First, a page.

NEWS
By Frank Langfitt and Frank Langfitt,SUN STAFF | May 4, 1996
CUMBERLAND -- Slot machine gambling is against the law in most parts of Maryland, but you would never know it here.Throughout Allegany County, bars, restaurants and fraternal clubs feature video poker machines that produce cash payouts for lucky players. The machines bear signs "For Amusement Only," but everyone knows that winners can collect their money -- anywhere from $10 to $300 or more -- at the bar.Such illegal electronic gambling is not unique to the county and can be found in many spots across the state.
NEWS
By Michael Dresser and Thomas W. Waldron and Michael Dresser and Thomas W. Waldron,SUN STAFF | May 16, 2000
HOUSE SPEAKER Casper R. Taylor Jr., who needs all the friends he can get these days, has found one in Gov. Parris N. Glendening. Taylor has come under fire in his hometown, Cumberland, for his role in a controversy about school closings. He was the subject of an effusive testimonial by the governor last week in a letter to the Cumberland Times-News. Praising his fellow Democrat's "character and integrity," Glendening defended Taylor against rumors that he had "sold" his vote on the governor's gun-safety bill for $1 million to stave off school closings in Allegany County.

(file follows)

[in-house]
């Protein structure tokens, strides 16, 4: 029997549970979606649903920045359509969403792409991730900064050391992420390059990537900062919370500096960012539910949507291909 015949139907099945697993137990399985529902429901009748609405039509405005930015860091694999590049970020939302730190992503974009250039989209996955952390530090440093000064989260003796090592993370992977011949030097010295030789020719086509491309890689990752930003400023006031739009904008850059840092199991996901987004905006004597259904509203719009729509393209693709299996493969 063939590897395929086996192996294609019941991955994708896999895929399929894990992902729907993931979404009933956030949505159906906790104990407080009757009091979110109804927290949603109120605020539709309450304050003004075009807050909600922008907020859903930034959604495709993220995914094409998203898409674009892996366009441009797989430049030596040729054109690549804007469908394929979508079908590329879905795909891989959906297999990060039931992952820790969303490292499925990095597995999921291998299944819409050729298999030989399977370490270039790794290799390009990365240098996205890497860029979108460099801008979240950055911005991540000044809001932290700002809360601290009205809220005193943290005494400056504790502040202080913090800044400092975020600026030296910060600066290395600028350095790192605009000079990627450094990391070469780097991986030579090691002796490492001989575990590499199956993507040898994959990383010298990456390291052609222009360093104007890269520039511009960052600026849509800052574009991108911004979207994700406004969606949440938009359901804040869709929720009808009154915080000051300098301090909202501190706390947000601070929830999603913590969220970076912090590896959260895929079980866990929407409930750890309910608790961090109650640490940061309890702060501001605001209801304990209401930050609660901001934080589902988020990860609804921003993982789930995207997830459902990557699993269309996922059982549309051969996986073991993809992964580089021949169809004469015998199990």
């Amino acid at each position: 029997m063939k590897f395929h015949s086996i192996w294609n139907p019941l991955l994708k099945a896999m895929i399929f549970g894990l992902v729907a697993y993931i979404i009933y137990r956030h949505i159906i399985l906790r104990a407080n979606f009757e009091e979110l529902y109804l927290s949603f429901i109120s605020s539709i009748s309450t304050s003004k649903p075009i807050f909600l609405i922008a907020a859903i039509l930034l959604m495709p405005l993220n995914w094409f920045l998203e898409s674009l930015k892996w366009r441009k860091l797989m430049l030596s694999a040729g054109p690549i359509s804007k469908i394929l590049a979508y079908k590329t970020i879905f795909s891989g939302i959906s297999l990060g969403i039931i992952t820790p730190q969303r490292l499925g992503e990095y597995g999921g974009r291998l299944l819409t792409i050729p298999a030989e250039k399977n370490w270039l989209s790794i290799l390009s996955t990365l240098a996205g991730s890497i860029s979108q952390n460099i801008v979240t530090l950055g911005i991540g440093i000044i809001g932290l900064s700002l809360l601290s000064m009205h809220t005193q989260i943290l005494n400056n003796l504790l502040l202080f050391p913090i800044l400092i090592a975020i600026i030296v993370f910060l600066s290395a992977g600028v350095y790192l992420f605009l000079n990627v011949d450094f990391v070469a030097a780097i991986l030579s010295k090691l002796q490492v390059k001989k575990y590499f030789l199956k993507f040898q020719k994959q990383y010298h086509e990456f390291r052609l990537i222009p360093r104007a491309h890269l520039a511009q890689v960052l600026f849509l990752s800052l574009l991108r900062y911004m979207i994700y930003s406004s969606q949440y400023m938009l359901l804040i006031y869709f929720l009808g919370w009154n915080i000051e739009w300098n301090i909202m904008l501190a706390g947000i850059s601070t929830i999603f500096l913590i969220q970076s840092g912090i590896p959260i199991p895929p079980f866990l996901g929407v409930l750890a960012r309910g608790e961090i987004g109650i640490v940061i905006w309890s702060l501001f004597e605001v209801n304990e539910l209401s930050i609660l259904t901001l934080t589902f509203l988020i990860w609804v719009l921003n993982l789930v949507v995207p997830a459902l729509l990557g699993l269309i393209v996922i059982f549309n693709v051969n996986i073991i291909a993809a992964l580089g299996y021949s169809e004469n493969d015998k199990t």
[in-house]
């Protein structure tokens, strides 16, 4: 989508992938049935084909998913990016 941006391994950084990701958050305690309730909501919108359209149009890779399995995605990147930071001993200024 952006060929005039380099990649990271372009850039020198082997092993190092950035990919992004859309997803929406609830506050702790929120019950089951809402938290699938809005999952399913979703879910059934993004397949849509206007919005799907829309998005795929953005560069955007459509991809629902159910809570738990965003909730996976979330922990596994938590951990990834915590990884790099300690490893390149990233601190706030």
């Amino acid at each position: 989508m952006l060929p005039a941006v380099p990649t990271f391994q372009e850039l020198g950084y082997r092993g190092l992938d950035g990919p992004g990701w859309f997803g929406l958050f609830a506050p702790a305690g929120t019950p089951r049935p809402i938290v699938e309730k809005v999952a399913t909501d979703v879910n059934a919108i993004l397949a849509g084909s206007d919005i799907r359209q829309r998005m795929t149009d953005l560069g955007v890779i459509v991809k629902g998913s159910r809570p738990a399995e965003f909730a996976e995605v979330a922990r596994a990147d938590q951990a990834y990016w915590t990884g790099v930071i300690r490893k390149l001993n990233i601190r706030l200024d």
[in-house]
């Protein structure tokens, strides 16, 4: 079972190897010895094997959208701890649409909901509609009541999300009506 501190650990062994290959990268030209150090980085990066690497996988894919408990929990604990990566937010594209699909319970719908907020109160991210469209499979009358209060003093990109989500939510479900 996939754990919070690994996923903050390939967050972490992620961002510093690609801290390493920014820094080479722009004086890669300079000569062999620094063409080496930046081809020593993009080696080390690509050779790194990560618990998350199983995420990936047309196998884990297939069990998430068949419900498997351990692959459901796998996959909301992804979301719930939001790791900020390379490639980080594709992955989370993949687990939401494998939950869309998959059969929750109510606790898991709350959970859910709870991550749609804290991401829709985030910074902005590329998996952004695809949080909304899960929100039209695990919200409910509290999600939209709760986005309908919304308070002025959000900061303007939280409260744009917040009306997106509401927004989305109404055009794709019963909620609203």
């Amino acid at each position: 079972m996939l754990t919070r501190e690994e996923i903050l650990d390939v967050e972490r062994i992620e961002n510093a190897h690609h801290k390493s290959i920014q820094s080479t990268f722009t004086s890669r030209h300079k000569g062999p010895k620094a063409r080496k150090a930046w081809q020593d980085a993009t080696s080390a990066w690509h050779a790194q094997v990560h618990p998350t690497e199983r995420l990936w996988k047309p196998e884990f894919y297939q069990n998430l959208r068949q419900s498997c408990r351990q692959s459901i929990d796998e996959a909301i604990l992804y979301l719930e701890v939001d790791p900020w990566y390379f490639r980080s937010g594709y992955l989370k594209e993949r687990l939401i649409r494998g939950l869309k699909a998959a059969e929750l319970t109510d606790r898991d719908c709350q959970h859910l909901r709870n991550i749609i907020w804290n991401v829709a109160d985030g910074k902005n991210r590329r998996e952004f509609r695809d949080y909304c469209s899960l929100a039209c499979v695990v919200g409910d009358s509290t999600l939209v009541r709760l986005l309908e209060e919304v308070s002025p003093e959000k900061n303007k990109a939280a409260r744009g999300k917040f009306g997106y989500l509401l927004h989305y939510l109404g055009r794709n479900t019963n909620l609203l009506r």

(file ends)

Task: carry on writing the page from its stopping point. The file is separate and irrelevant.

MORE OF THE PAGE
NEWS
By Ariel Sabar and Ariel Sabar,SUN STAFF | June 1, 2004
CUMBERLAND - Heroin did not come quietly to the sleepy towns and dusty back roads of Allegany County. Over two months last year, the drug took two of the Western Maryland county's young - a 19-year-old man found dead in a portable toilet at a construction site and a 17-year-old high school sophomore with enough heroin in her veins to stop her heart. By year's end, at least six people would die from an overdose of heroin or methadone, a synthetic narcotic used to treat opiate addiction.